The fire moved fast, being pushed through the structure with 30 to 40 mph wind gusts behind it. With occupants unaccounted for, firefighters went into the structure, Hancock said, but they were driven back as fire rolled over the top and breached the ceilings.

It appears strong wind gusts contributed to the severity of a residential fire in Laurie Tuesday evening.

The home at 110 Watson Circle, located on Indian Rock Golf Course, received heavy damage, and is basically a total loss though the family may be able to salvage some personal items, according to Gravois Fire Chief Ed Hancock. Though the walls were still standing, the roof and contents are gone.

The Gravois Fire Protection District was dispatched at 5:20 p.m. March 6, 2018 to an initial report of a structure fully involved in fire.

Upon arrival, firefighters found the building to be around 50 percent involved, Hancock said.

The fire moved fast, being pushed through the structure with 30 to 40 mph wind gusts behind it. The unexpected driving snow also made for challenging conditions.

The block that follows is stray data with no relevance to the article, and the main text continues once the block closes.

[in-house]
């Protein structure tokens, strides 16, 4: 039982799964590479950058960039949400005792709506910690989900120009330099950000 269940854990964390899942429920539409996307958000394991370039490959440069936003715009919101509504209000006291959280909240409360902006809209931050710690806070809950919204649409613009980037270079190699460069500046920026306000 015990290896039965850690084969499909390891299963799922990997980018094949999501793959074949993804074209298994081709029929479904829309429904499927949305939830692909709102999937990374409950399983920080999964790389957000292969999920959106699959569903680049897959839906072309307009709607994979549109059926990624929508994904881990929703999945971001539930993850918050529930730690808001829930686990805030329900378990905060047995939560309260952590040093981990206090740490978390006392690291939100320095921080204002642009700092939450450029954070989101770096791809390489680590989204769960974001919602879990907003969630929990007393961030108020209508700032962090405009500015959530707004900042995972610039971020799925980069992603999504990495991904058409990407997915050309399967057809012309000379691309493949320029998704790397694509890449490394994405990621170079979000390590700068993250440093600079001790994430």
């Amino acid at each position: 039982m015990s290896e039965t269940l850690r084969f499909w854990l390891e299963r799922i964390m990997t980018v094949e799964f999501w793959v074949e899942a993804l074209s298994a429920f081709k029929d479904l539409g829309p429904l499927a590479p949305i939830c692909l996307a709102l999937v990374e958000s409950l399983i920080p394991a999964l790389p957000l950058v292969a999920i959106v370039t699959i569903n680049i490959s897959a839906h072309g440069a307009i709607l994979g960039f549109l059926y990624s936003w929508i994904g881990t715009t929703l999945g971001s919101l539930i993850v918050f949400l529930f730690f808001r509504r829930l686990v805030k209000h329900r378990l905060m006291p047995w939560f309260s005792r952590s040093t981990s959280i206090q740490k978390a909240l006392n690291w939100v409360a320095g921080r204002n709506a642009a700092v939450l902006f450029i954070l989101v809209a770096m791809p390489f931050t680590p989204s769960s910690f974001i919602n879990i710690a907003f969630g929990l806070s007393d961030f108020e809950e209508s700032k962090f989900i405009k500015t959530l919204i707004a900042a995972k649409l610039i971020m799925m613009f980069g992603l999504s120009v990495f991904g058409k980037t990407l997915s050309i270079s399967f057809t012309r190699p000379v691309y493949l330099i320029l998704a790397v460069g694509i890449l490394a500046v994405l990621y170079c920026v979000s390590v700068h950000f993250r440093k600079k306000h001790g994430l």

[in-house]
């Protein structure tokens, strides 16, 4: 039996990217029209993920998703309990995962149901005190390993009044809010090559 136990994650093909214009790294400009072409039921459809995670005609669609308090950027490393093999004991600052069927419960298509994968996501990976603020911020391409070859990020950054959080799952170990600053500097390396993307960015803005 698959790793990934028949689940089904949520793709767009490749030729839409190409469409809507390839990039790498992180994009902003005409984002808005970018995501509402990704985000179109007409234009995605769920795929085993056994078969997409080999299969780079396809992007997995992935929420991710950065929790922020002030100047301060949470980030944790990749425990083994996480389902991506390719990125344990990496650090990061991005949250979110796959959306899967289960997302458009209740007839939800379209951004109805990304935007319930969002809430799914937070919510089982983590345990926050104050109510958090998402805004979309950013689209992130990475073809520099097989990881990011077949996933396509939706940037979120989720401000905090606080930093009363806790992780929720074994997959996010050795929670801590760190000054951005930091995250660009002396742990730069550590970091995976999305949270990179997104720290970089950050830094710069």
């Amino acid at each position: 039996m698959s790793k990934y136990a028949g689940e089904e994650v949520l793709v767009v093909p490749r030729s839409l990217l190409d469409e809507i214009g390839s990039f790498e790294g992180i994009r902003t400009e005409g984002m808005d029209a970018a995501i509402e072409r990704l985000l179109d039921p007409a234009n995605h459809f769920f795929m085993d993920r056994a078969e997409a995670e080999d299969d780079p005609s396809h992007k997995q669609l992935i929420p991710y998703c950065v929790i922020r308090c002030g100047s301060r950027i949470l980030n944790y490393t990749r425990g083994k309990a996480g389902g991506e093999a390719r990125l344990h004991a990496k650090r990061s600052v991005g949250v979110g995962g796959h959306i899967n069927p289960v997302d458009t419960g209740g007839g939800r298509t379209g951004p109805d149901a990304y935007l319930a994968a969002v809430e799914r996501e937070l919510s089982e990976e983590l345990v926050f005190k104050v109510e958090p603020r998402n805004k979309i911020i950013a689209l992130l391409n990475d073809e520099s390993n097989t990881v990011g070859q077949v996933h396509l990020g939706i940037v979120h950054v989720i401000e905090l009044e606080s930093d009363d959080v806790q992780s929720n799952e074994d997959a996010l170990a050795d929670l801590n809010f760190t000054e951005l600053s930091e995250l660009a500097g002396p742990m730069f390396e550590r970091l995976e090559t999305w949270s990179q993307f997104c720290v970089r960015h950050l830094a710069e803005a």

With occupants unaccounted for, firefighters went into the structure, Hancock said, but they were driven back as fire rolled over the top and breached the ceilings. Withdrawing, they checked bedrooms from exterior windows.

Firefighters found a small dog in a bathroom and were able to get it, but the animal had not survived.

No one was at home, and firefighters went into defensive operations until they got the fire knocked down, Hancock said. 

With the strength of the wind, there was concern about the fire moving to houses on either side and spreading through the neighborhood.

Sunrise Beach Fire provided mutual aid while Versailles Rural Fire covered the district, responding to one call in the Gravois district during the incident.

Crews had the fire under control by 9:53 p.m. The fire investigator was on scene until around 1 a.m. Wednesday. 

While it appears to be accidental at this time, the state fire marshal’s office is still investigating the cause.

According to Hancock, the point of origin was a porch area on the rear of the structure.